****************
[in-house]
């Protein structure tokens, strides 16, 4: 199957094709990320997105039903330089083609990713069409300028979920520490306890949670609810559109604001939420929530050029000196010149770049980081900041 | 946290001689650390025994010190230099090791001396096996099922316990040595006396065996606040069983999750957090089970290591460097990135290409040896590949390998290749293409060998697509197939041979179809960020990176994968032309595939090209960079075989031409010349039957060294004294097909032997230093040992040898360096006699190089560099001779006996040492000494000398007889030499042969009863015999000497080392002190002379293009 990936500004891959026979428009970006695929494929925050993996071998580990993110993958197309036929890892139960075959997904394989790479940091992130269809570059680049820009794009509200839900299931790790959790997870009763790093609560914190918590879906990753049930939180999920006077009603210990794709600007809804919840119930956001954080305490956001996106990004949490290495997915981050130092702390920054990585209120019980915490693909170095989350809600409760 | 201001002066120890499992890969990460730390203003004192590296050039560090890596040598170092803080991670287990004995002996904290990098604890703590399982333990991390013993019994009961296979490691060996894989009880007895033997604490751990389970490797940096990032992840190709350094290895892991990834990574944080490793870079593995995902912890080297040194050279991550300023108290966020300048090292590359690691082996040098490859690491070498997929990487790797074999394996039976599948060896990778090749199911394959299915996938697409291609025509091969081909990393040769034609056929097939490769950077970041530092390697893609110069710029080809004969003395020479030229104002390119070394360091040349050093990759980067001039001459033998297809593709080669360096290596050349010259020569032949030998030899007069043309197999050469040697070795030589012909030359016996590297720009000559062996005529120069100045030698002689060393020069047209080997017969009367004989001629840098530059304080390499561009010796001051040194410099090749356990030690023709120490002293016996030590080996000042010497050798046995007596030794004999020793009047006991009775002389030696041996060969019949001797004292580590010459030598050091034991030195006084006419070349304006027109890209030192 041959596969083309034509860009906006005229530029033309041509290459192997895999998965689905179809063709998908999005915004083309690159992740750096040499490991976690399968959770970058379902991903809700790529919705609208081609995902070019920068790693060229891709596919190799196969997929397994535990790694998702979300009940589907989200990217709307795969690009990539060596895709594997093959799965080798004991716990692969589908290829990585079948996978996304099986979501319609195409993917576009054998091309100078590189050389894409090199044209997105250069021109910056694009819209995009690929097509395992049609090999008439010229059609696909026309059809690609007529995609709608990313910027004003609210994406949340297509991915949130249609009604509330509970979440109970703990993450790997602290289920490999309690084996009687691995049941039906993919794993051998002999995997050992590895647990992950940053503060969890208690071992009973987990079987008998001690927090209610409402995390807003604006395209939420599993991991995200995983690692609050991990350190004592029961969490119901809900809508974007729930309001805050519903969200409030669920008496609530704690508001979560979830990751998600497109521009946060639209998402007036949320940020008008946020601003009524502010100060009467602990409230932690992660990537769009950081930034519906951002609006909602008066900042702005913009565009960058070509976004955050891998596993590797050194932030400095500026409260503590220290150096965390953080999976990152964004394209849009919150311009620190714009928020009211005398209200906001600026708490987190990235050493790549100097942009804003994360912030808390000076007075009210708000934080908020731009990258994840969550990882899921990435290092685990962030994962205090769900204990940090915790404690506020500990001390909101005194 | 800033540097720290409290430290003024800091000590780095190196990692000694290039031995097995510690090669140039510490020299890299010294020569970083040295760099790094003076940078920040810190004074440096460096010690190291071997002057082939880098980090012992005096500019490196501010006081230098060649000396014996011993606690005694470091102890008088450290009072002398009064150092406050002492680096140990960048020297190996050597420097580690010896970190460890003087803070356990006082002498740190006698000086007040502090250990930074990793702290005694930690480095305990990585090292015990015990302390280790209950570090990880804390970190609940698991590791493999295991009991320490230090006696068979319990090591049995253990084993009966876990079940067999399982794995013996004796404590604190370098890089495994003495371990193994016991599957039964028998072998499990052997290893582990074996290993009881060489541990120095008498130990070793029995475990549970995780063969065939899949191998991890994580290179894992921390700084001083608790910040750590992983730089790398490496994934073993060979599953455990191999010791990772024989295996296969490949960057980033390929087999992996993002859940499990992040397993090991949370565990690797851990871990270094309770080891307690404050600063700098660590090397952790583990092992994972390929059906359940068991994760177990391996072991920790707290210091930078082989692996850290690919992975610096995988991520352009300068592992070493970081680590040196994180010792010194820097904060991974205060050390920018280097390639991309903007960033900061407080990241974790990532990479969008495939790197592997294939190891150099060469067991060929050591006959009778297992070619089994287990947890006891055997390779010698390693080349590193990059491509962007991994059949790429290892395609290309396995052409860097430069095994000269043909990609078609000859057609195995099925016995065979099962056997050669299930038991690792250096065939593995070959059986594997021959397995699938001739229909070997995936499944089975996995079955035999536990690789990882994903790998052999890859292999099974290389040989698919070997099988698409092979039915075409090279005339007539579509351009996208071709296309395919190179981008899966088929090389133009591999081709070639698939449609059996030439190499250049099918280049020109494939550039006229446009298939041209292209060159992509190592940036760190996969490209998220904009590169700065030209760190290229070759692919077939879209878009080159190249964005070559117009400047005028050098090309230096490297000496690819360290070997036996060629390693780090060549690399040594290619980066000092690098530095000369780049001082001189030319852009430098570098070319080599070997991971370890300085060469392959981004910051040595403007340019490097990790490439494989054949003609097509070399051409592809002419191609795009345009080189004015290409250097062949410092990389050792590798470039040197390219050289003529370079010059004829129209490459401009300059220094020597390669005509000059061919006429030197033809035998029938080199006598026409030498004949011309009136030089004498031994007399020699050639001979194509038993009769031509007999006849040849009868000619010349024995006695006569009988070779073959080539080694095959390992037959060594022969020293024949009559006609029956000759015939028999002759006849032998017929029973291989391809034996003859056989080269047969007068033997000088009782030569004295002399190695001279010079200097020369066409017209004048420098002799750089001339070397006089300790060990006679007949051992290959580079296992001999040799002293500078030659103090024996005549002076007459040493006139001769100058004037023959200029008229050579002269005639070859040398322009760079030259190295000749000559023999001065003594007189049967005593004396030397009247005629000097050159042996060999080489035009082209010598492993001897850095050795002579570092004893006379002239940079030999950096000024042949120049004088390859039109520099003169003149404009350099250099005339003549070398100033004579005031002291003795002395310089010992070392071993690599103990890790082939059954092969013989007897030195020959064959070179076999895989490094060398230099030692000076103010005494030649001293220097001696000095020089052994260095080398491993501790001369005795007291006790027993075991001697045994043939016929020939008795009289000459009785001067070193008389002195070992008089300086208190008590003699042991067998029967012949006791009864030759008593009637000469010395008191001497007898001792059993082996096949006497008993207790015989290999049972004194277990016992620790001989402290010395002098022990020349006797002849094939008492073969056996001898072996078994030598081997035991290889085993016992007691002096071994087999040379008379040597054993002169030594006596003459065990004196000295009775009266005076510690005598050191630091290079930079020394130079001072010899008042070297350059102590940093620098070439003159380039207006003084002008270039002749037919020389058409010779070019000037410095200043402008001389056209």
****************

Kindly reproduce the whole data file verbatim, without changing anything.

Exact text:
[in-house]
């Protein structure tokens, strides 16, 4: 199957094709990320997105039903330089083609990713069409300028979920520490306890949670609810559109604001939420929530050029000196010149770049980081900041 | 946290001689650390025994010190230099090791001396096996099922316990040595006396065996606040069983999750957090089970290591460097990135290409040896590949390998290749293409060998697509197939041979179809960020990176994968032309595939090209960079075989031409010349039957060294004294097909032997230093040992040898360096006699190089560099001779006996040492000494000398007889030499042969009863015999000497080392002190002379293009 990936500004891959026979428009970006695929494929925050993996071998580990993110993958197309036929890892139960075959997904394989790479940091992130269809570059680049820009794009509200839900299931790790959790997870009763790093609560914190918590879906990753049930939180999920006077009603210990794709600007809804919840119930956001954080305490956001996106990004949490290495997915981050130092702390920054990585209120019980915490693909170095989350809600409760 | 201001002066120890499992890969990460730390203003004192590296050039560090890596040598170092803080991670287990004995002996904290990098604890703590399982333990991390013993019994009961296979490691060996894989009880007895033997604490751990389970490797940096990032992840190709350094290895892991990834990574944080490793870079593995995902912890080297040194050279991550300023108290966020300048090292590359690691082996040098490859690491070498997929990487790797074999394996039976599948060896990778090749199911394959299915996938697409291609025509091969081909990393040769034609056929097939490769950077970041530092390697893609110069710029080809004969003395020479030229104002390119070394360091040349050093990759980067001039001459033998297809593709080669360096290596050349010259020569032949030998030899007069043309197999050469040697070795030589012909030359016996590297720009000559062996005529120069100045030698002689060393020069047209080997017969009367004989001629840098530059304080390499561009010796001051040194410099090749356990030690023709120490002293016996030590080996000042010497050798046995007596030794004999020793009047006991009775002389030696041996060969019949001797004292580590010459030598050091034991030195006084006419070349304006027109890209030192 041959596969083309034509860009906006005229530029033309041509290459192997895999998965689905179809063709998908999005915004083309690159992740750096040499490991976690399968959770970058379902991903809700790529919705609208081609995902070019920068790693060229891709596919190799196969997929397994535990790694998702979300009940589907989200990217709307795969690009990539060596895709594997093959799965080798004991716990692969589908290829990585079948996978996304099986979501319609195409993917576009054998091309100078590189050389894409090199044209997105250069021109910056694009819209995009690929097509395992049609090999008439010229059609696909026309059809690609007529995609709608990313910027004003609210994406949340297509991915949130249609009604509330509970979440109970703990993450790997602290289920490999309690084996009687691995049941039906993919794993051998002999995997050992590895647990992950940053503060969890208690071992009973987990079987008998001690927090209610409402995390807003604006395209939420599993991991995200995983690692609050991990350190004592029961969490119901809900809508974007729930309001805050519903969200409030669920008496609530704690508001979560979830990751998600497109521009946060639209998402007036949320940020008008946020601003009524502010100060009467602990409230932690992660990537769009950081930034519906951002609006909602008066900042702005913009565009960058070509976004955050891998596993590797050194932030400095500026409260503590220290150096965390953080999976990152964004394209849009919150311009620190714009928020009211005398209200906001600026708490987190990235050493790549100097942009804003994360912030808390000076007075009210708000934080908020731009990258994840969550990882899921990435290092685990962030994962205090769900204990940090915790404690506020500990001390909101005194 | 800033540097720290409290430290003024800091000590780095190196990692000694290039031995097995510690090669140039510490020299890299010294020569970083040295760099790094003076940078920040810190004074440096460096010690190291071997002057082939880098980090012992005096500019490196501010006081230098060649000396014996011993606690005694470091102890008088450290009072002398009064150092406050002492680096140990960048020297190996050597420097580690010896970190460890003087803070356990006082002498740190006698000086007040502090250990930074990793702290005694930690480095305990990585090292015990015990302390280790209950570090990880804390970190609940698991590791493999295991009991320490230090006696068979319990090591049995253990084993009966876990079940067999399982794995013996004796404590604190370098890089495994003495371990193994016991599957039964028998072998499990052997290893582990074996290993009881060489541990120095008498130990070793029995475990549970995780063969065939899949191998991890994580290179894992921390700084001083608790910040750590992983730089790398490496994934073993060979599953455990191999010791990772024989295996296969490949960057980033390929087999992996993002859940499990992040397993090991949370565990690797851990871990270094309770080891307690404050600063700098660590090397952790583990092992994972390929059906359940068991994760177990391996072991920790707290210091930078082989692996850290690919992975610096995988991520352009300068592992070493970081680590040196994180010792010194820097904060991974205060050390920018280097390639991309903007960033900061407080990241974790990532990479969008495939790197592997294939190891150099060469067991060929050591006959009778297992070619089994287990947890006891055997390779010698390693080349590193990059491509962007991994059949790429290892395609290309396995052409860097430069095994000269043909990609078609000859057609195995099925016995065979099962056997050669299930038991690792250096065939593995070959059986594997021959397995699938001739229909070997995936499944089975996995079955035999536990690789990882994903790998052999890859292999099974290389040989698919070997099988698409092979039915075409090279005339007539579509351009996208071709296309395919190179981008899966088929090389133009591999081709070639698939449609059996030439190499250049099918280049020109494939550039006229446009298939041209292209060159992509190592940036760190996969490209998220904009590169700065030209760190290229070759692919077939879209878009080159190249964005070559117009400047005028050098090309230096490297000496690819360290070997036996060629390693780090060549690399040594290619980066000092690098530095000369780049001082001189030319852009430098570098070319080599070997991971370890300085060469392959981004910051040595403007340019490097990790490439494989054949003609097509070399051409592809002419191609795009345009080189004015290409250097062949410092990389050792590798470039040197390219050289003529370079010059004829129209490459401009300059220094020597390669005509000059061919006429030197033809035998029938080199006598026409030498004949011309009136030089004498031994007399020699050639001979194509038993009769031509007999006849040849009868000619010349024995006695006569009988070779073959080539080694095959390992037959060594022969020293024949009559006609029956000759015939028999002759006849032998017929029973291989391809034996003859056989080269047969007068033997000088009782030569004295002399190695001279010079200097020369066409017209004048420098002799750089001339070397006089300790060990006679007949051992290959580079296992001999040799002293500078030659103090024996005549002076007459040493006139001769100058004037023959200029008229050579002269005639070859040398322009760079030259190295000749000559023999001065003594007189049967005593004396030397009247005629000097050159042996060999080489035009082209010598492993001897850095050795002579570092004893006379002239940079030999950096000024042949120049004088390859039109520099003169003149404009350099250099005339003549070398100033004579005031002291003795002395310089010992070392071993690599103990890790082939059954092969013989007897030195020959064959070179076999895989490094060398230099030692000076103010005494030649001293220097001696000095020089052994260095080398491993501790001369005795007291006790027993075991001697045994043939016929020939008795009289000459009785001067070193008389002195070992008089300086208190008590003699042991067998029967012949006791009864030759008593009637000469010395008191001497007898001792059993082996096949006497008993207790015989290999049972004194277990016992620790001989402290010395002098022990020349006797002849094939008492073969056996001898072996078994030598081997035991290889085993016992007691002096071994087999040379008379040597054993002169030594006596003459065990004196000295009775009266005076510690005598050191630091290079930079020394130079001072010899008042070297350059102590940093620098070439003159380039207006003084002008270039002749037919020389058409010779070019000037410095200043402008001389056209």